The final reason slavery was a losing argument was "the tide of history": the Christian Awakening movements of the 18th and 19th Century brought with it a spiritual push that lent itself well to the abolitionist movement not only in the Northern states but also in places like England: when Great Britain abolished slavery across its empire, slavery on a global scale - the British Navy put a serious crimp on the African slave trade from 1833 on - was doomed.

Was a civil war unavoidable by this point (the 1850s)?  Possibly... like I said it would have involved the right leadership and the best decision-making.  But in the real world, both are rare.  So a civil war over a divisive sectional issue - slavery - was due.

Could either side - North or South - done more to avoid war?  In most respects for the North, No.  Politically, they had bent over backwards on various issues such as the Mexican-American War, the Fugitive Slave Acts, and previous compromises for decades with no sign that the Southern slave-owners were placated with each deal.  The Fugitive Slave Act was being abused to Northerners' disgust.  And the Dred Scott decision overreached by trying to negate Northern states' rights to define citizenship.  To the North, if they said as a whole "enough was enough" I wouldn't blame them.

In most respects for the South, I would say "yes".  Their over-reliance on a single crop - cotton - proved in the long-term to be a bad idea: not only during the civil war when they had no usable land to grow food, but also afterwards when they kept cotton as the primary crop until the boll weevil invasion of the early 20th century proved they were better off with a diversified crop system.  They could have implemented an employment model that didn't rely on slavery (the costs of maintaining a slave compared to maintaining a paid employee: what honestly would have been the difference back in the 19th Century before worker unions?).  Northern politicians - even abolitionists - offered up the idea of paying slave owners federal money to voluntarily free their slaves, getting reimbursed with each slave freed.  Manumission could have, in hindsight, gone a long way towards ending slavery without the South's economy getting wrecked or their cultural heritage (outside of Mighty Whitey attitudes) shredded.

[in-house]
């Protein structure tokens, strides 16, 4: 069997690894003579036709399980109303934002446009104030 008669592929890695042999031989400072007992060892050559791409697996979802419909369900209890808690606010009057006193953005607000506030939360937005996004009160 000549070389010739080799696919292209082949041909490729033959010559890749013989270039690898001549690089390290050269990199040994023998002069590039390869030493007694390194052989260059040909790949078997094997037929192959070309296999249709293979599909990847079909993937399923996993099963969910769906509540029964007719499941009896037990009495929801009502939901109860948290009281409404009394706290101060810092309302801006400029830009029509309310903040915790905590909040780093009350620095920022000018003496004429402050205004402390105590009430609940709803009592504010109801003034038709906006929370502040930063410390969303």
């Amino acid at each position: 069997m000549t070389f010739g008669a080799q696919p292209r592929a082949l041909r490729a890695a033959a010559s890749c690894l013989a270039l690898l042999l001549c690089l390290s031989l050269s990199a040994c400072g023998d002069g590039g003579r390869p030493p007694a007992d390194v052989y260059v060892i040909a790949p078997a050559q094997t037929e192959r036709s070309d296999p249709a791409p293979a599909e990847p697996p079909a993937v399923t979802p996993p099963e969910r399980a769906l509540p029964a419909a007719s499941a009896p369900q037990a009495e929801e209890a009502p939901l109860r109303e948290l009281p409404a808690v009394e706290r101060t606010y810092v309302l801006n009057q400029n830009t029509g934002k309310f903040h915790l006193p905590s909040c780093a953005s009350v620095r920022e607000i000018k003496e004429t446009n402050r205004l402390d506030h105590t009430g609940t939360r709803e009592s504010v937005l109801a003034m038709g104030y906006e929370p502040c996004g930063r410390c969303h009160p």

I would have said yes but the Southern culture forced an arrogant No as their answer.  Cotton was the only crop they knew and the source of their political oligarchy's power/wealth: growing other crops (you know, barley could have helped the microbrewery market in the Southeast a century before it caught on) was seemingly beneath them.  Decades of winning major compromises over Northerners, and having pro-slavery Southerners in key federal government positions made slave-owners cocky and reckless.  And worse of all, the Southerners feared their slaves even as they perpetuated the desire to own them.  Slave uprisings in Haiti convinced Southerners that given the chance their African black slaves would rise up and enact vengeance for all the wrongs the White Southerners enforced upon them: Nat Turner's uprising merely confirmed such fears.  And John Brown's attempted raid at Harper's Ferry by 1859 to get Virginian slaves to rise up was for the slave-owners the real start of the 1860 civil war.  What can you say about a culture that feared something so much (their slaves) that they couldn't even consider an alternate possibility (gradual end of slavery via manumission) that could have resolved that fear without bloodshed?

This isn't the clearest argument one way or the other, I know.  This is the best that I can say it: by 1860, no actually by 1850 the United States was set for Civil War.  Couldn't be avoided.  If we had any strong and sane leadership by then (we did have President Taylor as a strong leader: if he had lived there would have been civil war during his tenure) it still would have been war because the slave-owners would have refused any "threat" to their economic and cultural dominance.  In that environment, the best hope our nation had as a Union was the presence of an Active-Positive leader who, lacking the true compromises needed to end a conflict, would have used his skills to lead all efforts to win that conflict on the side of the angels.

There is, by the by, an ongoing blog about Disunion in the New York Times discussing the march towards civil war and its influence then and now.  It's worth a read.